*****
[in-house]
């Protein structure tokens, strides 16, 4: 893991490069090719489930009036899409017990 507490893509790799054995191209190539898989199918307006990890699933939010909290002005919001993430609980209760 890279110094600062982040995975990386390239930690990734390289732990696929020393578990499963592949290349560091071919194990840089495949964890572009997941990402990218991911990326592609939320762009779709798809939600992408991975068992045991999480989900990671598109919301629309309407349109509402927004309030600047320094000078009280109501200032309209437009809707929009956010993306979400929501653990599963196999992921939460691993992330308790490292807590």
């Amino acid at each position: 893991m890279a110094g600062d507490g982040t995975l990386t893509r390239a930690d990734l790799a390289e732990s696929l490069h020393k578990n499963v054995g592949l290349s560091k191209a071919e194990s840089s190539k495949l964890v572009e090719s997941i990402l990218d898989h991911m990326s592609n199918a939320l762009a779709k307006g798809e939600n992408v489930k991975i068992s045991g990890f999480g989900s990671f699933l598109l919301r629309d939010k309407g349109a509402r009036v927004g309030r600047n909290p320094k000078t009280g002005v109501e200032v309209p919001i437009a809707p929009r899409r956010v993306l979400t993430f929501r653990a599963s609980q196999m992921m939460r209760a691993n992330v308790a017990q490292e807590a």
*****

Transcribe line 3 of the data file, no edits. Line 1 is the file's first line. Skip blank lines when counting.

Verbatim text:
């Amino acid at each position: 893991m890279a110094g600062d507490g982040t995975l990386t893509r390239a930690d990734l790799a390289e732990s696929l490069h020393k578990n499963v054995g592949l290349s560091k191209a071919e194990s840089s190539k495949l964890v572009e090719s997941i990402l990218d898989h991911m990326s592609n199918a939320l762009a779709k307006g798809e939600n992408v489930k991975i068992s045991g990890f999480g989900s990671f699933l598109l919301r629309d939010k309407g349109a509402r009036v927004g309030r600047n909290p320094k000078t009280g002005v109501e200032v309209p919001i437009a809707p929009r899409r956010v993306l979400t993430f929501r653990a599963s609980q196999m992921m939460r209760a691993n992330v308790a017990q490292e807590a």